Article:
NASA announced Thursday it plans to reschedule its Artemis I moon rocket launch for the end of the month on Sept. 23 or 27.
The announcement comes after the US space agency scrubbed two launches using the Space Launch System rocket and the Orion spacecraft on Aug. 29 and Sept. 3 because of fueling and engine issues.
"We were trying to plan a path forward ... if we're allowed ... to extend our battery retest requirements on the flight termination system," NASA associate administrator for Exploration Systems Development Jim Free said at a news conference. "So, to that end, we've asked for a couple of dates on the range to support our planning."
Engineers are addressing a relatively large leak of hydrogen that emerged during fueling at the canceled Sept. 3 launch attempt, in addition to straightening out the chilling process for the engines.
"So big picture, by replacing the seals and going through this cryo event, making the tanking process as benign as possible we're optimistic that we can knock ... this problem flat and have a successful tanking," said Mike Bolger, Exploration Ground System manager at Kennedy Space Center in Florida.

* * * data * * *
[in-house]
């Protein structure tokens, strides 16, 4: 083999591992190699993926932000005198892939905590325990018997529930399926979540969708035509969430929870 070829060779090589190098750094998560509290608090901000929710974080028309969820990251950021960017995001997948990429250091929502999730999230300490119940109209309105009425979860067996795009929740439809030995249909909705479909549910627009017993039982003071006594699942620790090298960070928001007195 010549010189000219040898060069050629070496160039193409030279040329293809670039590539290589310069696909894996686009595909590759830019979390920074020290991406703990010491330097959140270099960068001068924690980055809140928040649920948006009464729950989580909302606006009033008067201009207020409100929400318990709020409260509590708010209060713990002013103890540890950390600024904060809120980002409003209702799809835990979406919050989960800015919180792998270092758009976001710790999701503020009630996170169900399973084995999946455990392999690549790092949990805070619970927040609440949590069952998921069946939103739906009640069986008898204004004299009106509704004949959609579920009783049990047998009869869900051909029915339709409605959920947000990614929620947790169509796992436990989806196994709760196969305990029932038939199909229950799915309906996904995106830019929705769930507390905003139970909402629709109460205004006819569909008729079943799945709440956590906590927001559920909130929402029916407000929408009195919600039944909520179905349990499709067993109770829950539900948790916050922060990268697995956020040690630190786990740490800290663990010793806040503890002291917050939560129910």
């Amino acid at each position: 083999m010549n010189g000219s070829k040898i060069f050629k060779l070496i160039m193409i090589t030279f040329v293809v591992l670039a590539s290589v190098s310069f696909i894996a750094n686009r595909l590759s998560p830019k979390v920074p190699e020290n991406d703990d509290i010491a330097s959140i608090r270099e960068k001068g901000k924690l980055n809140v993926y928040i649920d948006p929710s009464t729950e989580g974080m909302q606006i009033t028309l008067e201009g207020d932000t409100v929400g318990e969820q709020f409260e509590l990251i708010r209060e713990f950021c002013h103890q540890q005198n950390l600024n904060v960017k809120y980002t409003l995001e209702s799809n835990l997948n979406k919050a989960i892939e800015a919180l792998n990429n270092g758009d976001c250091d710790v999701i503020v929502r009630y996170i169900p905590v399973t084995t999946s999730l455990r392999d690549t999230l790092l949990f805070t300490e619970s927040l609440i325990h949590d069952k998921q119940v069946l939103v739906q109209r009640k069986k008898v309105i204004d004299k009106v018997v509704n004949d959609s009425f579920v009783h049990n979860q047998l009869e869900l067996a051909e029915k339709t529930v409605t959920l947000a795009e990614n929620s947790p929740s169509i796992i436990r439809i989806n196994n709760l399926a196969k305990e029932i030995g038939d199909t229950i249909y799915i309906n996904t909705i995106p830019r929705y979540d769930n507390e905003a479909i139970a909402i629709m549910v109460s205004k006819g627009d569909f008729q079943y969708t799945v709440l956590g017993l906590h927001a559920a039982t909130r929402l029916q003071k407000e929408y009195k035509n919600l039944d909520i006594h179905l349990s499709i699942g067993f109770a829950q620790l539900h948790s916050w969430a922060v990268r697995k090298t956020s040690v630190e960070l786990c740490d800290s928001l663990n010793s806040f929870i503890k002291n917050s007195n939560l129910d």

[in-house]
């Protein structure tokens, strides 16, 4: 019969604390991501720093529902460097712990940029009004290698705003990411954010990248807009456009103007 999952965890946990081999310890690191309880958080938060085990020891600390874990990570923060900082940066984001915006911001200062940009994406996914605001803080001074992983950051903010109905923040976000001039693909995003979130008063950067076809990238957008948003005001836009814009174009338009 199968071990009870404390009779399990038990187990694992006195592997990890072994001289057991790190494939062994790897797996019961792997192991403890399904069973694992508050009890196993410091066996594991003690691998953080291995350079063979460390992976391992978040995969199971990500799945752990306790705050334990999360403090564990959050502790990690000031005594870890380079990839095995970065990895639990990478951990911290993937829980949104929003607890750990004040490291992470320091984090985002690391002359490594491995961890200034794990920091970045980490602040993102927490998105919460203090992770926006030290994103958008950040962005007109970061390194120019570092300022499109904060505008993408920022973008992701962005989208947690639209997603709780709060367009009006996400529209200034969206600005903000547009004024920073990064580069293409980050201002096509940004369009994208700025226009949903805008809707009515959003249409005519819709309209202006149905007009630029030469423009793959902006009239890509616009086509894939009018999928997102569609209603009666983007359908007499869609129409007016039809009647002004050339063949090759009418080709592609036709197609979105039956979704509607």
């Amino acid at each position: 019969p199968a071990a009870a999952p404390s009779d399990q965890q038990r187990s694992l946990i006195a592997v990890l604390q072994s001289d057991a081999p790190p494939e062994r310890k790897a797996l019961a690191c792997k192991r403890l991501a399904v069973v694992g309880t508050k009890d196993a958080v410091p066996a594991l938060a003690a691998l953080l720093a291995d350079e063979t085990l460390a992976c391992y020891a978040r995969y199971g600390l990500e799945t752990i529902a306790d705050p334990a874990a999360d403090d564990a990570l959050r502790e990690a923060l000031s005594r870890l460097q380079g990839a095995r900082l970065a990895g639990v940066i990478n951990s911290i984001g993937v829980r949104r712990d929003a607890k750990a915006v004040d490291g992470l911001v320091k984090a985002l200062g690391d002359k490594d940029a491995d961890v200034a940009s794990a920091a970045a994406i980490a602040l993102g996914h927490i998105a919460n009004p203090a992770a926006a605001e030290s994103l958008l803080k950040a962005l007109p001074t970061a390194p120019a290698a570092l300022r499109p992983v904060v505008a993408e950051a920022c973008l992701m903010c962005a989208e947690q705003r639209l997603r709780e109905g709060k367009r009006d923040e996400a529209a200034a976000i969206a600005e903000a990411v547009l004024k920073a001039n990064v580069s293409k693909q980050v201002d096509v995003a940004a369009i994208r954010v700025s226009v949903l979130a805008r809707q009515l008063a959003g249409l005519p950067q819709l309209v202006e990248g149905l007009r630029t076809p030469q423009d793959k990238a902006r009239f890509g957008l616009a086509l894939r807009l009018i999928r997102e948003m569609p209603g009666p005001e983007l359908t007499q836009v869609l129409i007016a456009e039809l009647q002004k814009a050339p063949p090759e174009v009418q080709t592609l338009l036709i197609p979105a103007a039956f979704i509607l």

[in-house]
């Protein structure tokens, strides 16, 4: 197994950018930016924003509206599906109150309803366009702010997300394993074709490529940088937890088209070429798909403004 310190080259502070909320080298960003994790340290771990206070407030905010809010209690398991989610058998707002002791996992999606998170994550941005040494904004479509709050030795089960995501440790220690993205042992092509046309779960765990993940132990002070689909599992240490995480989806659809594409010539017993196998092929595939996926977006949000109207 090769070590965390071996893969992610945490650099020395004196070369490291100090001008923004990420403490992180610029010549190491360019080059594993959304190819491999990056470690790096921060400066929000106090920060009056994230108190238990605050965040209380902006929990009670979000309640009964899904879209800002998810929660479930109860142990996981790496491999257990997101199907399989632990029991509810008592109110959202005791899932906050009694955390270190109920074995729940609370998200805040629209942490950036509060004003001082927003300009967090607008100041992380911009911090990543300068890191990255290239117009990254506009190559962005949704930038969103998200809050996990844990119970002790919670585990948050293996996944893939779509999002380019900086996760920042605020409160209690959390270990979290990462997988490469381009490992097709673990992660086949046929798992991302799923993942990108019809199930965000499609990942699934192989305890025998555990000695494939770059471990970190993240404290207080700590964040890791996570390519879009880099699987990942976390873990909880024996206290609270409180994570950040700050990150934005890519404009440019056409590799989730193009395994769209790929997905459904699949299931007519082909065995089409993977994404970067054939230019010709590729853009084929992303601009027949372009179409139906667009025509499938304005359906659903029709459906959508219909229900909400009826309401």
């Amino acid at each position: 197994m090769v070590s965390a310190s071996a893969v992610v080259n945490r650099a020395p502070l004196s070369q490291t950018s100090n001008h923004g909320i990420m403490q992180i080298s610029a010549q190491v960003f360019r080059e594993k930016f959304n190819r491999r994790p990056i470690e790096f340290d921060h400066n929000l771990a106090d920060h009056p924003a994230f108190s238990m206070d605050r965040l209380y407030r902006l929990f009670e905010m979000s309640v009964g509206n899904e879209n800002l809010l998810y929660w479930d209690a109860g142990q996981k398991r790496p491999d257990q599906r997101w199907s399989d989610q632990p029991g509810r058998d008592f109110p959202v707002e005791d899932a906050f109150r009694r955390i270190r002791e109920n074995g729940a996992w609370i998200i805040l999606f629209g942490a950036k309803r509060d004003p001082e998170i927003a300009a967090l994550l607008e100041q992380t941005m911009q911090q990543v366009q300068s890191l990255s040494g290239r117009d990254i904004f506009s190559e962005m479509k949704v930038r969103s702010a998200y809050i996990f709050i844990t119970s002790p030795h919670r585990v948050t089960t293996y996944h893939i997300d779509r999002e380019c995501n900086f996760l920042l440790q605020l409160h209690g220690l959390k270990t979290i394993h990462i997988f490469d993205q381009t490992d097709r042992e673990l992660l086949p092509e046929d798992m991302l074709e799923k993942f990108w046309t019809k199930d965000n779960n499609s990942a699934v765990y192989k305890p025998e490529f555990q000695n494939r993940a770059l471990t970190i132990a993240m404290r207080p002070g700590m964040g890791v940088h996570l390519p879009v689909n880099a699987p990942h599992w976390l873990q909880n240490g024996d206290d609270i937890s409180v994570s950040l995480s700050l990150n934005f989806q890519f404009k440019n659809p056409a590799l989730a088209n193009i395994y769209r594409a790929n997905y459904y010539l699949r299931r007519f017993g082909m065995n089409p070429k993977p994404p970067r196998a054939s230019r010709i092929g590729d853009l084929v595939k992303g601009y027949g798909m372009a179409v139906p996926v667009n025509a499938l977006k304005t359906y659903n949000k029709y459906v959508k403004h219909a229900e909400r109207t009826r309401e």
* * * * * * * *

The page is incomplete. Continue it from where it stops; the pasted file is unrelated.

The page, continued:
The agency is also planning to conduct tests Sept. 17 using super cold propellants that would power the engines on the rocket.
"I would tell you the team is making great progress. Morale is good. It's still excited for this opportunity that we've got," said Bolger. "As always, we'll launch when we're ready. We've talked with our team, last week wasn't our week, but we know our day is coming and we're excited about it."
The Artemis I mission is the first of three space flights in NASA's space exploration project.
Artemis II and Artemis III will aim to return humans to the moon with the eventual goal of carrying out missions to Mars.